Wednesday, 30 March 2016

A Visit to the British Wool Marketing Board - Part 1

An introduction to the day.
A few weeks ago I was invited to go on a Wool Processing Tour at the British Wool Marketing Board (BWMB) depot and Head Office at Bradford.  It was an opportunity I jumped at due to having mixed feelings about the board.  There were many things I wanted to get a better understanding of and answers to.  Over in our BritYarn Ravelry group we also had lots a great discussion in the run up to me going.  Many of your questions and thoughts reflected mine.  

Before I went I grouped these thoughts and questions together into themes.  I will take each one in turn in separate blogs posts over the next few weeks.  A big thank you to each and everyone of you for your input.  

This post is a summary of the day at the BWMB.   I am not sure how many parts there will be as there was a lot to take in and I want to be able to share with you as much as possible.

The day was roughly split into two. The first part around the BWMB and the work that they do.  The second, after lunch, was a visit to Haworth Scouring (owned by Curtis Wool Direct).

On the tour were people from lots of different backgrounds.  There were yarny people like myself, a journalist from BBC Radio York, two farmers and the carpet industry was also represented.  I thought this was really good as it gave different points of view and knowledge. 

After introductions around the table, Gareth Jones BWMB Producer Communications Manager gave a presentation on the work of the board including its history, lots of statistical information about the global wool market and the work the BWMB undertakes today.  Again a lot of information was talked about here which warrants a blog post of its own.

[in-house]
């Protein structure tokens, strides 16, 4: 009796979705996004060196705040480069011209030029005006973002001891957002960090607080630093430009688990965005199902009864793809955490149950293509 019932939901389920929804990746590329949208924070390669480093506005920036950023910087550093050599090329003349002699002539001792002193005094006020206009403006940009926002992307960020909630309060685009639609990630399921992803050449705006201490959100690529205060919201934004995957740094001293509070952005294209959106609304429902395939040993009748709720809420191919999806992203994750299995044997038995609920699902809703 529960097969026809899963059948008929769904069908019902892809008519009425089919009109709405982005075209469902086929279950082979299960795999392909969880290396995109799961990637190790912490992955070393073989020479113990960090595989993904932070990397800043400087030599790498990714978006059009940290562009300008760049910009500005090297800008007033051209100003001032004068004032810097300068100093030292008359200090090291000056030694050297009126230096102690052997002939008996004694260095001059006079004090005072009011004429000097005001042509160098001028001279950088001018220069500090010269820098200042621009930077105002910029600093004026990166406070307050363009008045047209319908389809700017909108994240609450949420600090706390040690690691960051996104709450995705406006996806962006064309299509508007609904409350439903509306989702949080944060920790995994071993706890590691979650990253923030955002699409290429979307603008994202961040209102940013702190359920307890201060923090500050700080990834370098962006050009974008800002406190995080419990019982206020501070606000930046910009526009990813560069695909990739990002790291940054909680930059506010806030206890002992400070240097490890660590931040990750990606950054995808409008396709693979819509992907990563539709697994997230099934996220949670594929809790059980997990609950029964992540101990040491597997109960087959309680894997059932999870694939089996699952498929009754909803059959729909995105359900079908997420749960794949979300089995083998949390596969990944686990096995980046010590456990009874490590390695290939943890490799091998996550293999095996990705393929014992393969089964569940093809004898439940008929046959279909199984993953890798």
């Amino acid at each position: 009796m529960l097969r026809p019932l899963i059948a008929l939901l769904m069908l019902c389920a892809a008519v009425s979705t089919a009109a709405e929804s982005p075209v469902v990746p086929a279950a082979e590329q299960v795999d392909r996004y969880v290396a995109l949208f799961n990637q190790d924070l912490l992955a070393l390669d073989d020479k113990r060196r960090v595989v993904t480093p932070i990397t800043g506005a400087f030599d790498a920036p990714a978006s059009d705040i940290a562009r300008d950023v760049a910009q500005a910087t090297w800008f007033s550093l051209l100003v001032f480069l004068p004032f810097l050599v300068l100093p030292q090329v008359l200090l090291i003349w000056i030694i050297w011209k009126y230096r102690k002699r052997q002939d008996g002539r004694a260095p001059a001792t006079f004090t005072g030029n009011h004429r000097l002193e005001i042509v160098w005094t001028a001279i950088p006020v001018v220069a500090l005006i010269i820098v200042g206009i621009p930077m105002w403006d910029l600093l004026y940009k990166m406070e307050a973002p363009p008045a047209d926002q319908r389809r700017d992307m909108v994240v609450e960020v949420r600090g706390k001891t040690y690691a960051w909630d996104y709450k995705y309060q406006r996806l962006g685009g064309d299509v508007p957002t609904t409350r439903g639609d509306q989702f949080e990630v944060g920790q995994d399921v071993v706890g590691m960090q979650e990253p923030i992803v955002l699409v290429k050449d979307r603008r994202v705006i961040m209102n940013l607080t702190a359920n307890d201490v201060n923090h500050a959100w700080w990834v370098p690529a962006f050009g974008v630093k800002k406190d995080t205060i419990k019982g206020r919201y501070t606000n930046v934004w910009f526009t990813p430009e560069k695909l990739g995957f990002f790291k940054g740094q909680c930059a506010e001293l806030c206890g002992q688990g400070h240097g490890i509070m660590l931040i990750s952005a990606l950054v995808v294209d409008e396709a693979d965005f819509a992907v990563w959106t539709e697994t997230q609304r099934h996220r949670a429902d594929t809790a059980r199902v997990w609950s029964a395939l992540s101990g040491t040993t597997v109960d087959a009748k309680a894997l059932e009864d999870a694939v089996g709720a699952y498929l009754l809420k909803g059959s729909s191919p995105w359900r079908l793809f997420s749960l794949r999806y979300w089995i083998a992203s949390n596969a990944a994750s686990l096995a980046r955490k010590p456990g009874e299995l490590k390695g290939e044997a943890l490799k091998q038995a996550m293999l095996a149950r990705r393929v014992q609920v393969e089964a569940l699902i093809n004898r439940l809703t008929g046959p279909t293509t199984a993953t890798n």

Some thought provoking stats like British wool (by this they mean greasy wool straight from the sheep) only accounts for 2% of wool produced on the global market and globally 2.1 million tons of greasy wool is produced per annum got me thinking. Globally British wool is a very small player in the wool industry and while our sheep breeds are very special, merchants could easily survive without us.  For me, this makes it even more vital that we all do everything we can to buy British and support the British wool industry.

Gareth also explained that the BWMB is a farmers cooperative and receives no financial support from the government.  It is fully funded by the producers (the farmers whose fleece they process and sell).  The BWMB takes 1p ker kilo off the farmer to provide an end to end service (collection to selling at auction).

At the end of Gareth's presentation he explained how merchants buy wool at auction.  We then went into a live auction which was like no auction I have ever seen,  the auctions are all digital.  All bids are placed by just click of the mouse button.  It is all really, really fast!  While we were not allowed to take any photos inside the auction room for privacy reasons this little video clip shows the screen the merchants see at their desks in the auction room.  

Grading and sorting

After this we were taken to where the fleeces are graded, sorted, packed and stored.   Again this warrants a more in-depth blog post on this.

The set up at Bradford is mirrored across the 11 national depots although the Bradford depot is the largest.   Every single fleece in the country that comes into a depot is hand graded.  This was something I didn't appreciate before my visit.  The grading and sorting is undertaken by a skilled Wool Grader who has undertaken a 5 year apprenticeship.  It takes a grader around 5 - 6 seconds to grade each fleece.